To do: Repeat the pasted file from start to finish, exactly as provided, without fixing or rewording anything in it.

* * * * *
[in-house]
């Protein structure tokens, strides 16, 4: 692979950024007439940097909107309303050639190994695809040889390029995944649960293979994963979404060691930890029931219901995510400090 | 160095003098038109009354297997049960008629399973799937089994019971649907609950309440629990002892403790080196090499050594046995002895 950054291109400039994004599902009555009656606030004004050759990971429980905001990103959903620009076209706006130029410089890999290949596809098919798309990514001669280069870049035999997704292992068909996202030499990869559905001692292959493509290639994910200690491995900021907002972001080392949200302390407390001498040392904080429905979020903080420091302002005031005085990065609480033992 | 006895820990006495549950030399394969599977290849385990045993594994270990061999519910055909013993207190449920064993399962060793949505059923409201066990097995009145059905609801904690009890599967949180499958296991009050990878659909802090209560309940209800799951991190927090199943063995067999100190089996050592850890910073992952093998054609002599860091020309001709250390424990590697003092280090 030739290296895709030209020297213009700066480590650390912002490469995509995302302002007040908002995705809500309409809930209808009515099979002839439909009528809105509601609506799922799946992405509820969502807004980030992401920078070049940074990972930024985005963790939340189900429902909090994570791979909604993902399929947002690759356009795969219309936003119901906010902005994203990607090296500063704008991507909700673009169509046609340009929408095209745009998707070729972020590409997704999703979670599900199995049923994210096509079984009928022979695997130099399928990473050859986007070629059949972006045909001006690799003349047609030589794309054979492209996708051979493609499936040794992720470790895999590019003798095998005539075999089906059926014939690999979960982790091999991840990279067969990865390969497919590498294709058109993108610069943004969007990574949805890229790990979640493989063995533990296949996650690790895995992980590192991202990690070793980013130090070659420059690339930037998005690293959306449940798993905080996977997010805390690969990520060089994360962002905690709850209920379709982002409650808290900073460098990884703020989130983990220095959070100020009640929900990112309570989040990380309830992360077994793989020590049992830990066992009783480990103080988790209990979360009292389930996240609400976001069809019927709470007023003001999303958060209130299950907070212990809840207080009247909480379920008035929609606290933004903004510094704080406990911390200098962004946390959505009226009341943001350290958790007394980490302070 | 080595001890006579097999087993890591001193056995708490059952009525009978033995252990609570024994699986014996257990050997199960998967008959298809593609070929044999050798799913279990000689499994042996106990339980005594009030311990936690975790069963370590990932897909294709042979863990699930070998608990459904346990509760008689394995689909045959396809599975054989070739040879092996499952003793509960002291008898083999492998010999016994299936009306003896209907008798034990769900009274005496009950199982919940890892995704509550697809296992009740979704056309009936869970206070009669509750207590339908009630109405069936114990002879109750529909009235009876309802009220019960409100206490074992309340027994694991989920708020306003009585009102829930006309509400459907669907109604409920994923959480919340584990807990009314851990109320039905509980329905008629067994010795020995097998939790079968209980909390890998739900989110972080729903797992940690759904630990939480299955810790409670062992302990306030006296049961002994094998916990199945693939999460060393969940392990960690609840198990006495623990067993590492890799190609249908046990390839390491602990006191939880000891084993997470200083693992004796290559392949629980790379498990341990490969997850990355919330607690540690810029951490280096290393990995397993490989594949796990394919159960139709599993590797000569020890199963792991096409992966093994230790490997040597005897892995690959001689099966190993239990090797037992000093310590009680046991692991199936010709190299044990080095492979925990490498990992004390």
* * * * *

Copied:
[in-house]
């Protein structure tokens, strides 16, 4: 692979950024007439940097909107309303050639190994695809040889390029995944649960293979994963979404060691930890029931219901995510400090 | 160095003098038109009354297997049960008629399973799937089994019971649907609950309440629990002892403790080196090499050594046995002895 950054291109400039994004599902009555009656606030004004050759990971429980905001990103959903620009076209706006130029410089890999290949596809098919798309990514001669280069870049035999997704292992068909996202030499990869559905001692292959493509290639994910200690491995900021907002972001080392949200302390407390001498040392904080429905979020903080420091302002005031005085990065609480033992 | 006895820990006495549950030399394969599977290849385990045993594994270990061999519910055909013993207190449920064993399962060793949505059923409201066990097995009145059905609801904690009890599967949180499958296991009050990878659909802090209560309940209800799951991190927090199943063995067999100190089996050592850890910073992952093998054609002599860091020309001709250390424990590697003092280090 030739290296895709030209020297213009700066480590650390912002490469995509995302302002007040908002995705809500309409809930209808009515099979002839439909009528809105509601609506799922799946992405509820969502807004980030992401920078070049940074990972930024985005963790939340189900429902909090994570791979909604993902399929947002690759356009795969219309936003119901906010902005994203990607090296500063704008991507909700673009169509046609340009929408095209745009998707070729972020590409997704999703979670599900199995049923994210096509079984009928022979695997130099399928990473050859986007070629059949972006045909001006690799003349047609030589794309054979492209996708051979493609499936040794992720470790895999590019003798095998005539075999089906059926014939690999979960982790091999991840990279067969990865390969497919590498294709058109993108610069943004969007990574949805890229790990979640493989063995533990296949996650690790895995992980590192991202990690070793980013130090070659420059690339930037998005690293959306449940798993905080996977997010805390690969990520060089994360962002905690709850209920379709982002409650808290900073460098990884703020989130983990220095959070100020009640929900990112309570989040990380309830992360077994793989020590049992830990066992009783480990103080988790209990979360009292389930996240609400976001069809019927709470007023003001999303958060209130299950907070212990809840207080009247909480379920008035929609606290933004903004510094704080406990911390200098962004946390959505009226009341943001350290958790007394980490302070 | 080595001890006579097999087993890591001193056995708490059952009525009978033995252990609570024994699986014996257990050997199960998967008959298809593609070929044999050798799913279990000689499994042996106990339980005594009030311990936690975790069963370590990932897909294709042979863990699930070998608990459904346990509760008689394995689909045959396809599975054989070739040879092996499952003793509960002291008898083999492998010999016994299936009306003896209907008798034990769900009274005496009950199982919940890892995704509550697809296992009740979704056309009936869970206070009669509750207590339908009630109405069936114990002879109750529909009235009876309802009220019960409100206490074992309340027994694991989920708020306003009585009102829930006309509400459907669907109604409920994923959480919340584990807990009314851990109320039905509980329905008629067994010795020995097998939790079968209980909390890998739900989110972080729903797992940690759904630990939480299955810790409670062992302990306030006296049961002994094998916990199945693939999460060393969940392990960690609840198990006495623990067993590492890799190609249908046990390839390491602990006191939880000891084993997470200083693992004796290559392949629980790379498990341990490969997850990355919330607690540690810029951490280096290393990995397993490989594949796990394919159960139709599993590797000569020890199963792991096409992966093994230790490997040597005897892995690959001689099966190993239990090797037992000093310590009680046991692991199936010709190299044990080095492979925990490498990992004390």